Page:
CJ and I went to the Walker Art Gallery last Friday. I was involved professionally with the Gallery many many years ago but it had probably been about 20 years since my last visit. So far as I can recall much had changed but much remained the same. One of the big changes was the general ambience. It is much more relaxed now than it used to be. For one thing non-flash photography is allowed so long as it’s not of ‘special’ exhibitions (where, presumably, artist copyright still persists). For me that made it so much more interesting. Unlike, I understand, most people I do not easily carry images in my memory (I remember things by word) and therefore it is wonderful to have those images available.
Bottom Left: Walker Art Gallery Bottom Right: Originally the North British Hotel
Taken from the same spot (the Waterloo Monument or Wellington’s Column is adjacent too)
The eyes of the lion in this Stubbs (who is probably Liverpool’s most famous artist) didn’t just spook the horse. They spooked me too. I though the lion had an almost human look about it. What a terrible thing to say about such a noble beast.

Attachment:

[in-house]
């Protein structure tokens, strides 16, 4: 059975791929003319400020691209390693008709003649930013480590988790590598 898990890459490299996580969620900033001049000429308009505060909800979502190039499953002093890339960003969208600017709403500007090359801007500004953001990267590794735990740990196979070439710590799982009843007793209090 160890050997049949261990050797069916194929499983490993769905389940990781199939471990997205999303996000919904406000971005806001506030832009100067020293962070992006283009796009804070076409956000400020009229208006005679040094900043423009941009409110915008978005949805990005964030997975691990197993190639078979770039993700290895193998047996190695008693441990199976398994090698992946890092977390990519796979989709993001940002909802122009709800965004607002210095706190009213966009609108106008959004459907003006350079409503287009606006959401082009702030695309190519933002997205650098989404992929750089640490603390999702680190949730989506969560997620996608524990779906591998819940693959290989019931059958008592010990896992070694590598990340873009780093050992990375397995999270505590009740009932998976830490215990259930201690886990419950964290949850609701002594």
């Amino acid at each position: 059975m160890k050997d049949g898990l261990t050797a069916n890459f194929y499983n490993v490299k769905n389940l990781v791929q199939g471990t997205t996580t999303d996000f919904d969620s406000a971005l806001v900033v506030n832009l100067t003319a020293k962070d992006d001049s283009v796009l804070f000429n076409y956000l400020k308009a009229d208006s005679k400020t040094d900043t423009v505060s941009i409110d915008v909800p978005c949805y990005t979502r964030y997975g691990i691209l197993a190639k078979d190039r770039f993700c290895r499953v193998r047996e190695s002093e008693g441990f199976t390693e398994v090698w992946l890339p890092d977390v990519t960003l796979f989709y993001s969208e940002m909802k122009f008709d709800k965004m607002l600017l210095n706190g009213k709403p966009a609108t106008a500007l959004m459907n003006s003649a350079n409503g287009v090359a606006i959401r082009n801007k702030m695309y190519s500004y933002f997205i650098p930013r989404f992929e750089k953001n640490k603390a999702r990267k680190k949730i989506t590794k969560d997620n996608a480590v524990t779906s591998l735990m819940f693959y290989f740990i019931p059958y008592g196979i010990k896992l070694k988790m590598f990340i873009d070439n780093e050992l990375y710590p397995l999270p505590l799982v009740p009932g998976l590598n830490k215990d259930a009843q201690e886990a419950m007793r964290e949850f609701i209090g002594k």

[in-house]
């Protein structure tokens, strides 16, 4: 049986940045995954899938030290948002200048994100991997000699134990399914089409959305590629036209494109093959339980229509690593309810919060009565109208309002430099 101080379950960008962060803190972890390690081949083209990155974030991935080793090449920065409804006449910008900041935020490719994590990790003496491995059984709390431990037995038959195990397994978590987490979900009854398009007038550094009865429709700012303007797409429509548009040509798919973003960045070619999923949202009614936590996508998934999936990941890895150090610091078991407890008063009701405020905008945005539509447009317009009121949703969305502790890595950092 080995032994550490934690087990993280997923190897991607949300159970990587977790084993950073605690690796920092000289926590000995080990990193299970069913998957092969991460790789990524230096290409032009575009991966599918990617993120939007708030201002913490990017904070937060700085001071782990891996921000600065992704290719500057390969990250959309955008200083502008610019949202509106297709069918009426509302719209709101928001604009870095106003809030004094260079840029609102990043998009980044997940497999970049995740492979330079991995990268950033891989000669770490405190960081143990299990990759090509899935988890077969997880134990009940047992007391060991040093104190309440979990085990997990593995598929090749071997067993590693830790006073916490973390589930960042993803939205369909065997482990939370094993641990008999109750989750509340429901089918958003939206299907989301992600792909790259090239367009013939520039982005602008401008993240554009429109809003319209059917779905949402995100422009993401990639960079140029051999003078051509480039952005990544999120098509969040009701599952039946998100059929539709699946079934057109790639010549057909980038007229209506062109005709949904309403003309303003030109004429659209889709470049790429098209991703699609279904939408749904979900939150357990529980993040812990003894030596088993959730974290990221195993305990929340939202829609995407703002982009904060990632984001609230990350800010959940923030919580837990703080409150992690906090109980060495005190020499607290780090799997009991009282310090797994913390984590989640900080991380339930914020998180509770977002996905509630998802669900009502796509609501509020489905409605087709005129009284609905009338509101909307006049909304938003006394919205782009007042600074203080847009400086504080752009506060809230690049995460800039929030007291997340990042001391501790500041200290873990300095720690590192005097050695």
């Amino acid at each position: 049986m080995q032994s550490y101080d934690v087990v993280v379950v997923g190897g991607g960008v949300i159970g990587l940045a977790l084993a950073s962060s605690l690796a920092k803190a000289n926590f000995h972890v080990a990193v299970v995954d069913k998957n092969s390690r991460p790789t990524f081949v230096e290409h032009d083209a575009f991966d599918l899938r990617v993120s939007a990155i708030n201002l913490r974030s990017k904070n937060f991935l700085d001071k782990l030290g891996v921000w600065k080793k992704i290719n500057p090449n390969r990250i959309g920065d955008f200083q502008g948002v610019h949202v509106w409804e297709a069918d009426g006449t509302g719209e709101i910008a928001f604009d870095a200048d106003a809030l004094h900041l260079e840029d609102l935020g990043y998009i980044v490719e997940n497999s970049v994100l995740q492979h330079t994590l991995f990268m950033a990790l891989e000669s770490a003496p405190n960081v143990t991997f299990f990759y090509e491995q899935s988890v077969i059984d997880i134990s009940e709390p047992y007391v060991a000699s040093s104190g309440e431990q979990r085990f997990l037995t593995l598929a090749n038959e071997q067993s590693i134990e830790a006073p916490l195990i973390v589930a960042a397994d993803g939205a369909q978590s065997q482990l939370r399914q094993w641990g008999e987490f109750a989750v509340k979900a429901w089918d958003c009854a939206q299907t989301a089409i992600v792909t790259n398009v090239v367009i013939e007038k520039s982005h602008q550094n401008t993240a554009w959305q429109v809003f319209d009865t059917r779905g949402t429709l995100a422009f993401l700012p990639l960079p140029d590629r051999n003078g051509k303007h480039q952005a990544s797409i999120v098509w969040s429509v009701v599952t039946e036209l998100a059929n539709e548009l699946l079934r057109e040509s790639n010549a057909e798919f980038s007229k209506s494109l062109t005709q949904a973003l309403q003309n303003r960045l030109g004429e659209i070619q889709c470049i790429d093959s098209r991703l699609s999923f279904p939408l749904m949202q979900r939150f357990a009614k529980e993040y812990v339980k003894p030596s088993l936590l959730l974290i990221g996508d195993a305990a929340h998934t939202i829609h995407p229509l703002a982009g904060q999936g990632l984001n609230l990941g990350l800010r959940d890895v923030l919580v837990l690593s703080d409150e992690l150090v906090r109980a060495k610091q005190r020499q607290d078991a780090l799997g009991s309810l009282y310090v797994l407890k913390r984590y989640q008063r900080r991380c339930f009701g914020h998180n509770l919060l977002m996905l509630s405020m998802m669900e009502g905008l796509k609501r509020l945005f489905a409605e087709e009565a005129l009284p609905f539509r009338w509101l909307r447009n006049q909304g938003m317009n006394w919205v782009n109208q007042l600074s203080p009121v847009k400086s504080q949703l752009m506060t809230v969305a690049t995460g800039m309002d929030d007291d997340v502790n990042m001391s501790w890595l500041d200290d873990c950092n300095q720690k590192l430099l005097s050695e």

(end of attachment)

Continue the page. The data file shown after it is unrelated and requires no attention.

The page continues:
This door opened onto another interesting subject for me because the exhibition behind it included at John Moores Exhibition Number 6 Peter Getting out of Nick’s Pool the painting by David Hockney. I had been at the opening of that exhibition in 1967 and the painting could not be described as one which I liked. However I discovered on Friday that there were only two others being exhibited that I liked better than it.
One painting which caught my eye was Two Windows/Two People by Maurice Cockrill. Although Professor Dr Maurice Cockrill is a renowned artist and poet with long connections to Liverpool his art is not generally to my taste at all but this example absolutely fascinated me.
Perhaps the most amazing of all the modern exhibits was this huge and detailed painting by Ben Johnson entitled Liverpool Cityscape which can be viewed interactively on the Walker Art Gallery’s website here.
CJ and I were only able to spend a relatively small part of the day at he gallery because there were many more things we wanted to see in the city of our birth: a city I have seen very little of over the last few years and with which I now have absolutely no connections save for the past.